Running a family can seem a lot like managing a business. There are budgets to be balanced, events to be planned, supplies to be warehoused.
Human resource issues crop up daily: What’s on everyone’s calendar? How can schedules be co-ordinated so that everyone will be in the right place at the right time? Productivity is a priority. Homework is due, longer-range school projects need attention, and mom and dad will likely put in a few hours’ work once the kids are in bed.
To keep things running smoothly, many families are creating a central workspace that goes beyond the kitchen table or a parent’s home office. It doesn’t have to take up much room, says interior designer Brian Patrick Flynn, but it does need to be planned carefully to maximize efficiency and style.
This one location — perhaps a corner of your kitchen or great room — serves many purposes.
Hang up a dry-erase board or chalkboard and a corkboard to keep schedules, invitations, flyers, shopping lists, messages between family members and pending mail in one place, says interior designer Janine Carendi.
Using the walls not only saves space, but it helps you stay organized. “If you can see the items pinned on the wall, you’ll remember them,” she says. “Even if things are beautifully filed, you’re going to forget them if you can’t see them.”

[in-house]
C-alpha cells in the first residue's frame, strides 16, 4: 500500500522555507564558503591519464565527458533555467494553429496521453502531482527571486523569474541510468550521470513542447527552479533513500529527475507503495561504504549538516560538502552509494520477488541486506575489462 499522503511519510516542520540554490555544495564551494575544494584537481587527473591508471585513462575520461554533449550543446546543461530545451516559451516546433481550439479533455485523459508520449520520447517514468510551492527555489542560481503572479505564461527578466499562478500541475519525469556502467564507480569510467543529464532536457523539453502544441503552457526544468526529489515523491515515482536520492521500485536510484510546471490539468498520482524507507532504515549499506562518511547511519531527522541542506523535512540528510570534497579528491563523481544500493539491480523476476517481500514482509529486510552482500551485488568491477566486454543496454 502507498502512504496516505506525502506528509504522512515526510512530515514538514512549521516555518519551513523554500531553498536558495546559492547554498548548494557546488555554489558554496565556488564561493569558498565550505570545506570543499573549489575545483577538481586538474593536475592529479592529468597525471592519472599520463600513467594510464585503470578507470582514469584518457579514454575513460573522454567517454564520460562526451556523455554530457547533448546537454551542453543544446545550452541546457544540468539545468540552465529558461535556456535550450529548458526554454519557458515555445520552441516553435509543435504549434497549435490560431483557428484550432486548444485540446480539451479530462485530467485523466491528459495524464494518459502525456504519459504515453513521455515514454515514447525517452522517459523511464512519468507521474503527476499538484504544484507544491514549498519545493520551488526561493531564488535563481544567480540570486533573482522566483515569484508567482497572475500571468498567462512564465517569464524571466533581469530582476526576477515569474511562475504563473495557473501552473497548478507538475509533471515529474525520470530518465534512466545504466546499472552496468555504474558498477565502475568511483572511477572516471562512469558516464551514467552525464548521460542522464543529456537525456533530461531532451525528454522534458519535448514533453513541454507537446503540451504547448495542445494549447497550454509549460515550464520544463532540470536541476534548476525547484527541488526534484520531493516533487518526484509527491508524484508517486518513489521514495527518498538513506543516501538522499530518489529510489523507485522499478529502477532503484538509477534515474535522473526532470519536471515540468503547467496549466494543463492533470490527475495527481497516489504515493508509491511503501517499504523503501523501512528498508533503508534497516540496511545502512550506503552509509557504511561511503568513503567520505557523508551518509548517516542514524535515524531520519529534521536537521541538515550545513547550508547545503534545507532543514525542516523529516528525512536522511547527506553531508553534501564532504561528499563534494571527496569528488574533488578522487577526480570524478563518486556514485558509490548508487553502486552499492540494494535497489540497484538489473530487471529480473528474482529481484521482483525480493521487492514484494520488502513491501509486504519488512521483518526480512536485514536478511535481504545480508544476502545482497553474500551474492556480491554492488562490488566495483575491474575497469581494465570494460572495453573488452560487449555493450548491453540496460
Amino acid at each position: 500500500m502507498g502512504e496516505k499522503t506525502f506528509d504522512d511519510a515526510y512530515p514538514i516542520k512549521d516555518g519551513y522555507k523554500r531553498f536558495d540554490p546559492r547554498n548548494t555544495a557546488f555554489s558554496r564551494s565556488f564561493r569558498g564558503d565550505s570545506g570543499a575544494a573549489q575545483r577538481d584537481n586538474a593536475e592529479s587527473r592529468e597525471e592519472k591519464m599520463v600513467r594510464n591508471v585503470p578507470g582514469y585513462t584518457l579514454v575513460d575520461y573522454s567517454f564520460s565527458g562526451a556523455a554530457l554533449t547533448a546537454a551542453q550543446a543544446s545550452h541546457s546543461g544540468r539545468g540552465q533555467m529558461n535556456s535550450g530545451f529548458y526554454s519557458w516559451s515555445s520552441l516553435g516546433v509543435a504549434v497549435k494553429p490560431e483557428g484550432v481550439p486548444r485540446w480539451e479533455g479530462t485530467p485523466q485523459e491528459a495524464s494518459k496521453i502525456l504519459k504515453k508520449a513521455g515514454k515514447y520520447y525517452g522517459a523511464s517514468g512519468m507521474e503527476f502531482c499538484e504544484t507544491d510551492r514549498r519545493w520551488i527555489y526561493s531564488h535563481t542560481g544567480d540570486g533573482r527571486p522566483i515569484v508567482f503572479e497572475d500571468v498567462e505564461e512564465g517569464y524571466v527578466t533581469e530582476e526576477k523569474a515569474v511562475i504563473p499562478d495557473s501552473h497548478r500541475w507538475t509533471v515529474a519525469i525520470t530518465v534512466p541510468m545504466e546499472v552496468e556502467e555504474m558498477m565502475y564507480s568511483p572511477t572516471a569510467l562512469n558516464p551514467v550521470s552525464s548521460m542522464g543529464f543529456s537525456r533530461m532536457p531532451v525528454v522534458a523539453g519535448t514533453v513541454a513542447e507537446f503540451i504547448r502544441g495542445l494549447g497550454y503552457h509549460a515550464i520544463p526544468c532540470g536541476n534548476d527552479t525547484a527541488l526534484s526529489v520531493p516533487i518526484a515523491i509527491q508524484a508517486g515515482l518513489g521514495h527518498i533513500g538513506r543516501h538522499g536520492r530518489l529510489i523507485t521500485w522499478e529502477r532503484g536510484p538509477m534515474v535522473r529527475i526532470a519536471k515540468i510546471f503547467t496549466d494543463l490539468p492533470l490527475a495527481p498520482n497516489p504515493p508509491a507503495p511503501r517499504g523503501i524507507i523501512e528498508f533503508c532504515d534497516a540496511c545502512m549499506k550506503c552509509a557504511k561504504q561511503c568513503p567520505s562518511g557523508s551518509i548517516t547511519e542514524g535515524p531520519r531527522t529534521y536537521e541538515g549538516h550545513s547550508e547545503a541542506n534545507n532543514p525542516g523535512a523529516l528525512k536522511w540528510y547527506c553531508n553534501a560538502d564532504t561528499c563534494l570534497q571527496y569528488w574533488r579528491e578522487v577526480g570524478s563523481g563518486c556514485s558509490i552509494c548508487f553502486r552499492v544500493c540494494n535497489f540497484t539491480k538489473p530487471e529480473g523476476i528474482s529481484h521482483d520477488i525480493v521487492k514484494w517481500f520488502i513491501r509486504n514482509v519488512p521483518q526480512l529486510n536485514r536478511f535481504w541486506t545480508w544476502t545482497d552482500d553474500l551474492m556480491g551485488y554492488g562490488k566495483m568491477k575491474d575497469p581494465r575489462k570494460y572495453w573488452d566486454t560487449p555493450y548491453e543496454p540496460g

Child psychologists and Internet safety experts say it’s best for kids to use a computer in a common area of the home so that their parents have a good sense of what they’re seeing and who they’re talking with.
Flynn suggests using a laptop rather than a desktop the same desk that’s used for homework can be used for art projects when the laptop is stowed away.
The family workspace is a great storage spot and charging station for laptops, cellphones, digital cameras and handheld video game consoles. Hang shelves near an electrical outlet (you may need to have an outlet installed for this purpose) and line it with small bins or boxes to hold small electronics. Carendi suggests buying little wooden boxes, then drilling holes in the back so wires can be fed through.
It may be old, but it’s useful
Designer Brian Patrick Flynn recommends using a vintage metal tanker desk for your station, available online at sites like twentygauge.com or at flea markets. These desks are sturdy, stylish and can be painted any colour.